Right to Know wins landmark case over right of access for EU citizens to technical standards

The Court of Justice of the European Union (CJEU) has found in favour of Right to Know in a key judgment over the availability of copies of technical standards.

In partnership with Public.Resource.Org, Right to Know had in 2018 sought copies of harmonised technical standards for the safety of toys.

The European Commission refused access however, and that decision was upheld by the General Court of the European Union.

Now, in a judgment with wide-ranging impact across the European Union, the CJEU has ruled we should have been granted free access to the technical standards.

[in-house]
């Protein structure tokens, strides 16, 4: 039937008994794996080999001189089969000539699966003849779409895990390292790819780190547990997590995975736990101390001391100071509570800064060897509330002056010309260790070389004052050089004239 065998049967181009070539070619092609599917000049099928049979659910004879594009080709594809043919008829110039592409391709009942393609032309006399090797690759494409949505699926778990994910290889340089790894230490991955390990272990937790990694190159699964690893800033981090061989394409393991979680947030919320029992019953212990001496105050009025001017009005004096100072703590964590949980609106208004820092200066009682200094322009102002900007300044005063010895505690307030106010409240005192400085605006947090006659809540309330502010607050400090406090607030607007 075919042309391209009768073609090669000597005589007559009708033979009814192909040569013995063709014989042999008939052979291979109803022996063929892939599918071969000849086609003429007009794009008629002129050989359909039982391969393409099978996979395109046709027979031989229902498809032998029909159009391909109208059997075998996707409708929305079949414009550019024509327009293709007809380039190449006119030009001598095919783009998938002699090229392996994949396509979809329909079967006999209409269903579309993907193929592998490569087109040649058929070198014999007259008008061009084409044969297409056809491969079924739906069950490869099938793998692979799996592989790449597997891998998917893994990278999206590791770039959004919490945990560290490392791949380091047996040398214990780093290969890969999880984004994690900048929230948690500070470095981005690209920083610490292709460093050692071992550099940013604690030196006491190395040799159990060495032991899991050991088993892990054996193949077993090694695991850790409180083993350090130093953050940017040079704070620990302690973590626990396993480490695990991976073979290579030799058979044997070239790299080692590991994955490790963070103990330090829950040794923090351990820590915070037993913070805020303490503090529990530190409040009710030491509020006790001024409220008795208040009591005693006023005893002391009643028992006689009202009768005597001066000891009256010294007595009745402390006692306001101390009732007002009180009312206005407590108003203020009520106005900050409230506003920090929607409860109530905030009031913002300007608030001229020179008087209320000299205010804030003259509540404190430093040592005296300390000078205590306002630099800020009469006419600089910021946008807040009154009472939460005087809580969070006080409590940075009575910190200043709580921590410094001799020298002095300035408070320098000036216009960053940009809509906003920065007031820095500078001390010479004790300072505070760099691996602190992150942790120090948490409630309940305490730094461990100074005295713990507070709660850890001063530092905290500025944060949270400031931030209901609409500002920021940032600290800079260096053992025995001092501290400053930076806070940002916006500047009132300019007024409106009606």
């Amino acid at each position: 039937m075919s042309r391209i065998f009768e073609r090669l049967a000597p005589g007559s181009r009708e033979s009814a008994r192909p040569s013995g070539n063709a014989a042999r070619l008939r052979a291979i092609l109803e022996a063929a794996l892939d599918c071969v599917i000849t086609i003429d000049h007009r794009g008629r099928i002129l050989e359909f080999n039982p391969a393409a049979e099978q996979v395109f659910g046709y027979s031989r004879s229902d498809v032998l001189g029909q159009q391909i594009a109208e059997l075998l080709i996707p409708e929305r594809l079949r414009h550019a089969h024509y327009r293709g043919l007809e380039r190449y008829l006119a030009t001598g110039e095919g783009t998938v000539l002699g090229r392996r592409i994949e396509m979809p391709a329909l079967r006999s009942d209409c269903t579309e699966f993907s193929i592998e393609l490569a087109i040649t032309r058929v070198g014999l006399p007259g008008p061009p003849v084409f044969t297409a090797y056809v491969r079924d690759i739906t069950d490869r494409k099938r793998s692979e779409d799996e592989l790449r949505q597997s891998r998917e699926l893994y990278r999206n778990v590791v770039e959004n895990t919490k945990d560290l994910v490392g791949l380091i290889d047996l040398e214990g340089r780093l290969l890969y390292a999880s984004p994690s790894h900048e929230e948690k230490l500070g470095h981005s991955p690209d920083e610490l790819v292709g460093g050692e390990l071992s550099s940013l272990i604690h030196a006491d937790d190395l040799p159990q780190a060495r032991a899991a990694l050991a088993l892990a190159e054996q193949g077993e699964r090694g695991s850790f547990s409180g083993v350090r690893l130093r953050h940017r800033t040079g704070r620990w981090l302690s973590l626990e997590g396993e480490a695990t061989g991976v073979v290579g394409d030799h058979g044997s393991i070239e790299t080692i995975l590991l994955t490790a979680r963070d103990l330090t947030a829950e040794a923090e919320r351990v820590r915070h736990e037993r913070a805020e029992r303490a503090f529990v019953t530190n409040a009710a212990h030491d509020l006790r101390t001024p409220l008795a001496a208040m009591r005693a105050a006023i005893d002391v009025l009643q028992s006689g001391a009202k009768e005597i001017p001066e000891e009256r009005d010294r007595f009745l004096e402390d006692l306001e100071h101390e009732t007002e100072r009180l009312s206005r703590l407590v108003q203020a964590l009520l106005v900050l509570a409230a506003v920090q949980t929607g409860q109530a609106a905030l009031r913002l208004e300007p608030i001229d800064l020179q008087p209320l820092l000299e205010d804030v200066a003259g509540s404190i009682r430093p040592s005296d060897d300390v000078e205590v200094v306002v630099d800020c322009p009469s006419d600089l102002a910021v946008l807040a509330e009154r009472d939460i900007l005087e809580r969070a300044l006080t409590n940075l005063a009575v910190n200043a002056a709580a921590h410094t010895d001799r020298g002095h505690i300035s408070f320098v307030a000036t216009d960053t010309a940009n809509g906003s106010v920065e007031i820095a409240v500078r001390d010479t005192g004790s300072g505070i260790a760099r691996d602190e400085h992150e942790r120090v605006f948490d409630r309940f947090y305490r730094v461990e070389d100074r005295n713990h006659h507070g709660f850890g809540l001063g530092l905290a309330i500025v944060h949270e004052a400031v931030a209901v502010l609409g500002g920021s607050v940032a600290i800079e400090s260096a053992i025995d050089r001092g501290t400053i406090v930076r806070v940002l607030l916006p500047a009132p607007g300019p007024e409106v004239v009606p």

In a statement, the court said: “[We find] that there is an overriding public interest in disclosure of the harmonised standards in question.”

The judgment said it was important that citizens should be able to acquaint themselves with the standards that apply so that they could be sure that products or services they bought were in compliance.

It added that the standards formed part of EU law and that access to such was ensured for citizens through their right to access information.

The case has generated interest right across the European Union and its implications are significant.

You can read a full copy of the judgment below or alternatively the press release that was issued by the court here.

Public bodies asked for higher salaries for senior roles after recruitment competitions failed to find qualified candidates

The Department of Public Expenditure had to approve payment of €14,367 annual allowances for two senior state roles after separate recruitment campaigns failed to find a suitable applicant.

Both the Health Insurance Authority (HIA) and regulator CORU had been looking for new chief executives last year with a starting salary of just over €100,000 on offer for both posts.